Johnson City led the other major Tri-Cities cities in the increase of lower-income households during the 2008-2015 recovery from the Great Recession. In many ways that recovery is still underway. This lower-income households trend follows the pattern in the changes in the middle and higher-income households reviewed in earlier posts. Links to those reports are at the bottom of this post.
Lower-income households for this study are the Census Bureau’s income ranges of Less than $10,000 a year; $10,000 to $14,999; and $15,000 to $24,999.
During the study period, the number of households in these income ranges increased in Bristol, TN, Johnson City and Kingsport. The share of total households also increased.
The increase and share is noteworthy when you consider that while Johnson City has about 19% more population than Kingsport it has almost double the number of lower-income households. It’s also noteworthy that while Johnson City has the highest share of lower-income households, it also has the highest share of higher-income households, but trails both Bristol and Kingsport in the share of households in the middle-income ranges.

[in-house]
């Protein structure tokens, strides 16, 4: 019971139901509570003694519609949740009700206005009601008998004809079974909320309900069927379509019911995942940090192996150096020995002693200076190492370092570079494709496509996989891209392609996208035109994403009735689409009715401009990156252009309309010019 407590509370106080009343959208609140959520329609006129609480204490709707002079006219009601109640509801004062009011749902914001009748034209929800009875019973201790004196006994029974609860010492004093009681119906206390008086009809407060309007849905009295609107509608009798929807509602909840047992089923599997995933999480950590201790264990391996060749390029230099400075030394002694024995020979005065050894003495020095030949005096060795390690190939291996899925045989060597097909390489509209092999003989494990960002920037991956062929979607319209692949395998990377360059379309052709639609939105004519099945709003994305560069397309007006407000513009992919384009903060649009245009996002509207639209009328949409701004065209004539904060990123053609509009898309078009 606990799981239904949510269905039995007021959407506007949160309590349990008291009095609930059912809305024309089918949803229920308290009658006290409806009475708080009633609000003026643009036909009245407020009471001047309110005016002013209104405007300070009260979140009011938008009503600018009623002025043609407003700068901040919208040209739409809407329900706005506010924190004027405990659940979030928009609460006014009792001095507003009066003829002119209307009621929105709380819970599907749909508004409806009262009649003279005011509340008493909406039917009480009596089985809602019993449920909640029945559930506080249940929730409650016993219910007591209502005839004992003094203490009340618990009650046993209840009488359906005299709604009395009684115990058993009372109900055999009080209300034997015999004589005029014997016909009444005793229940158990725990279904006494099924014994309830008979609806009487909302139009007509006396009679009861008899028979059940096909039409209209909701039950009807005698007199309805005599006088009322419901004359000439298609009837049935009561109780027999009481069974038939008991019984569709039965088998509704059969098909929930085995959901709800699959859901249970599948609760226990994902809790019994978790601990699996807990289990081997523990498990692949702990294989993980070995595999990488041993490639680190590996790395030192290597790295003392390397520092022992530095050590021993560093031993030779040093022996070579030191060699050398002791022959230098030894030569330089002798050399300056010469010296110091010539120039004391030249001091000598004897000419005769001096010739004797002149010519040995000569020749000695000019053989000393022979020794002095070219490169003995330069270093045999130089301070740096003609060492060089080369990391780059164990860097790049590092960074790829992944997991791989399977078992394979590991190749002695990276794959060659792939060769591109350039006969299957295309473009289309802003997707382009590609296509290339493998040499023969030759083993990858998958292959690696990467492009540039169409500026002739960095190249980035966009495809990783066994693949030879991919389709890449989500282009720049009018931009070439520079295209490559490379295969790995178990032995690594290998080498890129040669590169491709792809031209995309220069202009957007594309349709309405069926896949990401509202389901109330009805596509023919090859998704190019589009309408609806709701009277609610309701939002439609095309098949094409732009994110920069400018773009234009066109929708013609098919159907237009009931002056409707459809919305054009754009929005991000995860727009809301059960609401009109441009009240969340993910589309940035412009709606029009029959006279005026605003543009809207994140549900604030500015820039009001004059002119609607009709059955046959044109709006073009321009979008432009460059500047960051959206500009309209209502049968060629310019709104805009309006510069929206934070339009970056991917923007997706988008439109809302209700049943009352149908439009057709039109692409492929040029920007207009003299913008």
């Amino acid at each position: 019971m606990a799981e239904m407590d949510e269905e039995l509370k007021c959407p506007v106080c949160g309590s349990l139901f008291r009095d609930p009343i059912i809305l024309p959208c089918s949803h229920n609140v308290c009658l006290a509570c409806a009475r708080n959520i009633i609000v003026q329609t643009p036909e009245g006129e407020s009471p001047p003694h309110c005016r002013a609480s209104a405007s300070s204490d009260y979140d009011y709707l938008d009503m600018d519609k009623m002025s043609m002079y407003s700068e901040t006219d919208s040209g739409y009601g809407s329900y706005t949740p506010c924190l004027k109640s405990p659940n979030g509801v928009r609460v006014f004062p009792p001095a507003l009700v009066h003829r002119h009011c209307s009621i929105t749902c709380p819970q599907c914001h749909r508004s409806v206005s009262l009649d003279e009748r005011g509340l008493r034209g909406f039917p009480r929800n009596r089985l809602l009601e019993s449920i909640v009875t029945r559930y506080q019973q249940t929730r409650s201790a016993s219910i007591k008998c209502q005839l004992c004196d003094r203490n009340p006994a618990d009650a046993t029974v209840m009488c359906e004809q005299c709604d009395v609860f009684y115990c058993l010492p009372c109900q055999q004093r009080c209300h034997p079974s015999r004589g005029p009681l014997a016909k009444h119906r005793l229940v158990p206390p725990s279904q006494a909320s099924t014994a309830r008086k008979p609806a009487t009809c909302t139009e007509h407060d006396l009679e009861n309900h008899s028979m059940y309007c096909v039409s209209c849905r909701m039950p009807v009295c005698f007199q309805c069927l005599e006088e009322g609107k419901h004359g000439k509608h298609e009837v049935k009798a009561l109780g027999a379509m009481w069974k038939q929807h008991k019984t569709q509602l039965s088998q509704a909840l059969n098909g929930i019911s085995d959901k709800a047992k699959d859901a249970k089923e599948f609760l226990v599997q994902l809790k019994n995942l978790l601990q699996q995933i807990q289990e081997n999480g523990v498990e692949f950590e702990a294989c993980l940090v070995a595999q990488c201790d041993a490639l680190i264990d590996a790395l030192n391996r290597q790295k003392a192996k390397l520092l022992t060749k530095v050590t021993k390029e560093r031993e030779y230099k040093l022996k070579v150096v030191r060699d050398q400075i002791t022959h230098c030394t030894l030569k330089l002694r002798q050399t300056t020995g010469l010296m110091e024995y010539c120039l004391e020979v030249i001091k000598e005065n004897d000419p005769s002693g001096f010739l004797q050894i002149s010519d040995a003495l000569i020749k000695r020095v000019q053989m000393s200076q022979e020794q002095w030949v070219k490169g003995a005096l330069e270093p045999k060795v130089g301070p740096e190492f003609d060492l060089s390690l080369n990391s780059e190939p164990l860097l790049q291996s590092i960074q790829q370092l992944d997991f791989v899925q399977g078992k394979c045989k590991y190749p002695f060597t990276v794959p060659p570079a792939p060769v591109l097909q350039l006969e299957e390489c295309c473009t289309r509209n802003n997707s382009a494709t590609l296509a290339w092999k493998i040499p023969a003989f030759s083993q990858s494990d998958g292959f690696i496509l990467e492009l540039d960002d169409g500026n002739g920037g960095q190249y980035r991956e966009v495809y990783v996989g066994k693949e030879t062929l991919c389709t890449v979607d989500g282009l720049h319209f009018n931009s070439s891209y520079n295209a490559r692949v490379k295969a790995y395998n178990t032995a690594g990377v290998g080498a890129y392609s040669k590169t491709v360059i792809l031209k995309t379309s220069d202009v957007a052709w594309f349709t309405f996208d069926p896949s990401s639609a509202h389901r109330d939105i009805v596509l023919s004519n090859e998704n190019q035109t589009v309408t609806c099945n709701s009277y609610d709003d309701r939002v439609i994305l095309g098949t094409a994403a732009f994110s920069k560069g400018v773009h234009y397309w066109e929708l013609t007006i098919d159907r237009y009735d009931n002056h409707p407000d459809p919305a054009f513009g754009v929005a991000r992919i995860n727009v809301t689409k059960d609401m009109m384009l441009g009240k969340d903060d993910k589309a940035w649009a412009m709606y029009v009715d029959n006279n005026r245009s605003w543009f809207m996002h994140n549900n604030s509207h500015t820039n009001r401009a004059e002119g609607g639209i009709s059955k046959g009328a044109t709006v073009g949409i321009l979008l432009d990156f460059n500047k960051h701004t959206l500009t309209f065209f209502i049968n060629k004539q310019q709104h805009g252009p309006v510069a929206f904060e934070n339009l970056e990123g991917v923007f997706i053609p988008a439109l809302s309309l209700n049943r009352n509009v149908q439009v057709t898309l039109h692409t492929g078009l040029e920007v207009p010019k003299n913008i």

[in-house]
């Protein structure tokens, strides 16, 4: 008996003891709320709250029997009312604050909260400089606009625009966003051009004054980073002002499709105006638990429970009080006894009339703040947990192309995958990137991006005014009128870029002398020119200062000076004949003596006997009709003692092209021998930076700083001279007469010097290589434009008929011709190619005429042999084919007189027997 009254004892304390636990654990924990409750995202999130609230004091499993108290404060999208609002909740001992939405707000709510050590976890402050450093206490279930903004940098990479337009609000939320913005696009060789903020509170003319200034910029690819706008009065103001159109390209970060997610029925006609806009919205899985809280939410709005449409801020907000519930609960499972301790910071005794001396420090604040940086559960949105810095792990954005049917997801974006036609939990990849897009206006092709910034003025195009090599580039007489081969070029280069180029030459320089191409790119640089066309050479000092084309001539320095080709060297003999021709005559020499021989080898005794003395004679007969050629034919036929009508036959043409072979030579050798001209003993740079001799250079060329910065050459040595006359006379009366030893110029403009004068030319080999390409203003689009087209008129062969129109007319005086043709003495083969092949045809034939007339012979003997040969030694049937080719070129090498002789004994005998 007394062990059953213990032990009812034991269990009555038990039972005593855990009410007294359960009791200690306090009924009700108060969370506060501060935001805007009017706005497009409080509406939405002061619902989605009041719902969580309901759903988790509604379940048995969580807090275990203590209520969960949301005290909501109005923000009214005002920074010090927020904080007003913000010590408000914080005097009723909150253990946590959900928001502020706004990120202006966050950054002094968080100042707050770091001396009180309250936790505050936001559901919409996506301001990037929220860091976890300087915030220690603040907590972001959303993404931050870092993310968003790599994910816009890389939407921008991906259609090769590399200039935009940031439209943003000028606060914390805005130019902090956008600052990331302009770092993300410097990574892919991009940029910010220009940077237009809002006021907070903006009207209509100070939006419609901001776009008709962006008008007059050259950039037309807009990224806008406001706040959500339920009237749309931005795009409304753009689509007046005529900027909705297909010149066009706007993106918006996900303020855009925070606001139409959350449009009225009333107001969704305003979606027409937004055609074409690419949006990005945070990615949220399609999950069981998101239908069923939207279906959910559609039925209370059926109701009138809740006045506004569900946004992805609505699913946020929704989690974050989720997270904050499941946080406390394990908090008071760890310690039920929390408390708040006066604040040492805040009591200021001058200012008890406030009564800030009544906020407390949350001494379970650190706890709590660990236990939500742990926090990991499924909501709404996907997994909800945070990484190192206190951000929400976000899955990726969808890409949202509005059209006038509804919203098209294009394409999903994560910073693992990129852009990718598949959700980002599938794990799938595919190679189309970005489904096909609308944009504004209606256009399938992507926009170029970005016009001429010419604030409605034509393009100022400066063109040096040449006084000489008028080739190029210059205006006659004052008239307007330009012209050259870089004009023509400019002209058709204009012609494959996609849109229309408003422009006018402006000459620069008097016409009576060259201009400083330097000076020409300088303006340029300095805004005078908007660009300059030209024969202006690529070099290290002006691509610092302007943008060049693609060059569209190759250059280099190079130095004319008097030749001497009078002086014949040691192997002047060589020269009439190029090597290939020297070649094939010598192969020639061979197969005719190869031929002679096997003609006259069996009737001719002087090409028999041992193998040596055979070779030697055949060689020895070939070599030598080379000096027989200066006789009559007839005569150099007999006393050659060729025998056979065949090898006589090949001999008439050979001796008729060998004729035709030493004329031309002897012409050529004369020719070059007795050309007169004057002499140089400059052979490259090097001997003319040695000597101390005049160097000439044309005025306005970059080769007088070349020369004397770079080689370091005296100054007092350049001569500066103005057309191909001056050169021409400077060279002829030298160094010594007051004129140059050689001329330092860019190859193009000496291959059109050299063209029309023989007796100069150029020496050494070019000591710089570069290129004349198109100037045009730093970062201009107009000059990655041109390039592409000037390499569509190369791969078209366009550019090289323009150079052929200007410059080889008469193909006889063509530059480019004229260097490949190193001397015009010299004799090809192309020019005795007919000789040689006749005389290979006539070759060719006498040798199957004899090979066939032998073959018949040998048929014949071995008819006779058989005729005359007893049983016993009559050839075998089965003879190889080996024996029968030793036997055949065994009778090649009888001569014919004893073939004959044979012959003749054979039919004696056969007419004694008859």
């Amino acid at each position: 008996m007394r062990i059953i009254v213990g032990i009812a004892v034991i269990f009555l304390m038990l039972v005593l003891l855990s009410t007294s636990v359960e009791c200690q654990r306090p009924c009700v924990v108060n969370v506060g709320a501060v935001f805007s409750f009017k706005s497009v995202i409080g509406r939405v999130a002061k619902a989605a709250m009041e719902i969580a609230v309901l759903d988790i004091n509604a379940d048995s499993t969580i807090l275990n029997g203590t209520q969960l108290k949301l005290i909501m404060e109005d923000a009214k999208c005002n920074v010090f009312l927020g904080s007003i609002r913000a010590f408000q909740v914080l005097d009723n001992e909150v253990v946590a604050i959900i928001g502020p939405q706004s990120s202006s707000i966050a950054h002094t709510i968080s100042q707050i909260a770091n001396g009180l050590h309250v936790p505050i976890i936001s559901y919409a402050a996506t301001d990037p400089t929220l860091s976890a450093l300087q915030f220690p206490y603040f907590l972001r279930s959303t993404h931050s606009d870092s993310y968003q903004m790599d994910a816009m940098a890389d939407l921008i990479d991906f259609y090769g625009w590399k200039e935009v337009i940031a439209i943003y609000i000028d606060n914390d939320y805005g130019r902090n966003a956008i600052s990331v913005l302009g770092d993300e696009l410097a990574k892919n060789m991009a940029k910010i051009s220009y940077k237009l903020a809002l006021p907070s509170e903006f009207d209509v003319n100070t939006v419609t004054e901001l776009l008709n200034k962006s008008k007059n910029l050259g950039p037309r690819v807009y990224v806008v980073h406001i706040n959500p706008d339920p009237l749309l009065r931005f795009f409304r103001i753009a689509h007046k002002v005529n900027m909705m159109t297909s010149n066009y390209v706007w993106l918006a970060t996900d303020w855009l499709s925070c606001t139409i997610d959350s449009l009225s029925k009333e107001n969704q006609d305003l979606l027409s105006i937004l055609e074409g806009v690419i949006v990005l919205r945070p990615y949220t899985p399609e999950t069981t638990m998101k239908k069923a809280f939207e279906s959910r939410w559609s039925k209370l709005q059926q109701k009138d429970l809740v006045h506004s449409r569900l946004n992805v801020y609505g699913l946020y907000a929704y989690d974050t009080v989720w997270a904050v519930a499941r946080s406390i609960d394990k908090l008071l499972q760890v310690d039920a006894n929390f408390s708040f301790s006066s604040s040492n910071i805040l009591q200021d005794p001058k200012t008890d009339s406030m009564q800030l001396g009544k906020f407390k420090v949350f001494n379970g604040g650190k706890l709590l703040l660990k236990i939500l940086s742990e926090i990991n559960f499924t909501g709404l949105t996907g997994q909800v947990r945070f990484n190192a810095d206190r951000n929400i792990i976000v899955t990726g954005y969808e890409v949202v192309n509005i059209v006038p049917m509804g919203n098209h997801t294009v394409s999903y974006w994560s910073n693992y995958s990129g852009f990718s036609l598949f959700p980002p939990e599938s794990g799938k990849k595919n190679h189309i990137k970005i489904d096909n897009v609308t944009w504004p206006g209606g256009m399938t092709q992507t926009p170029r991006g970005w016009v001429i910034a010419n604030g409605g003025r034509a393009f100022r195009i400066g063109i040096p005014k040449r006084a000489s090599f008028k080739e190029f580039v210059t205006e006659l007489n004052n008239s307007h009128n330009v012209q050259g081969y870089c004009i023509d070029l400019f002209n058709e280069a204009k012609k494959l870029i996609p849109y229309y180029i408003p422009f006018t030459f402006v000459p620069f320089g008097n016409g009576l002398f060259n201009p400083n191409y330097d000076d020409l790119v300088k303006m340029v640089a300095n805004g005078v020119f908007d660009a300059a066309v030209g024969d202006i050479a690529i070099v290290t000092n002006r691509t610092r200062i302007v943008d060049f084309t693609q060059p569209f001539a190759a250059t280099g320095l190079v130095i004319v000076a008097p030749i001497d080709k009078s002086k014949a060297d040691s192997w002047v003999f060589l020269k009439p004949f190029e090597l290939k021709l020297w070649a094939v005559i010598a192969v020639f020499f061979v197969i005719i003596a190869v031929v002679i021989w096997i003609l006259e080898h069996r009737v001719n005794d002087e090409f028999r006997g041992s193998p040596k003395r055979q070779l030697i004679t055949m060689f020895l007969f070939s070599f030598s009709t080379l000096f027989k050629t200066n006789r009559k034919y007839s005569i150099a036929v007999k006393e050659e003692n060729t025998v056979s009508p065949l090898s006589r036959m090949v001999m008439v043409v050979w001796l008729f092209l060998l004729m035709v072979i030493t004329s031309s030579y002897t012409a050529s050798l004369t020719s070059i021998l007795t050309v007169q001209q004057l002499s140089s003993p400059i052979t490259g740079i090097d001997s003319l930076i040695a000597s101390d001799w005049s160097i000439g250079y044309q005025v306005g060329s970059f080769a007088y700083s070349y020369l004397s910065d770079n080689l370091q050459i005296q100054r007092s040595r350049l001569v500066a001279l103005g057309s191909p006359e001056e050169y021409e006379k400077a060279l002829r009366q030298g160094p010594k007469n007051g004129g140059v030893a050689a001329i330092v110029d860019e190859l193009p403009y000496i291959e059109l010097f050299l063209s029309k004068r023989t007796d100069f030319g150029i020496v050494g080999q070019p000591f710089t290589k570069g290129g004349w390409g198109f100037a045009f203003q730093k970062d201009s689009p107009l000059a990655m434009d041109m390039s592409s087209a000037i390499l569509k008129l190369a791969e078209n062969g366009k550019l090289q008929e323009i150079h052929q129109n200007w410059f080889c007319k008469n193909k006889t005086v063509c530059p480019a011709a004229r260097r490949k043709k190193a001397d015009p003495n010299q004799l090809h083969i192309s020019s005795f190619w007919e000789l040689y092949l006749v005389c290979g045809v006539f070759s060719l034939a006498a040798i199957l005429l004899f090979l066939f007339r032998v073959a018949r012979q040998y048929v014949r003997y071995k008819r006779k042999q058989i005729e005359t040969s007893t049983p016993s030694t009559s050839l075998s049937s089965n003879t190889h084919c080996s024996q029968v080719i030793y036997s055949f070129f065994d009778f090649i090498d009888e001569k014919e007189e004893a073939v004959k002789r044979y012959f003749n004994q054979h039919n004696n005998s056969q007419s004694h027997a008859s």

Lower-income households increased by 12.7% during the study period – 2,402 households. Of the three income ranges the largest growth came in $10,000 to $14,999 range, up 14.1% followed by the upper $15,000 to $24,999 range – up 12.7%. The bottom range $10,000 and below increased 8.1%.
One of the first questions that come to mind when looking at this grouping of households by income is how does it relate to the poverty rates.
It’s not an easy question because the poverty rate is based on individuals and not households.
However, here’s a snapshot of each city’s total lower-income households compared to the 2015 percentage of all people whose income was below the poverty level during the same period.
Bristol – 31.9% – 16.2%
Johnson City – 44.7% – 23.1%
Kingsport – 34.3% – 20.1%
Johnson City leads lower middle-income Tri-Cities growth; Bristol has largest share of middle-income households
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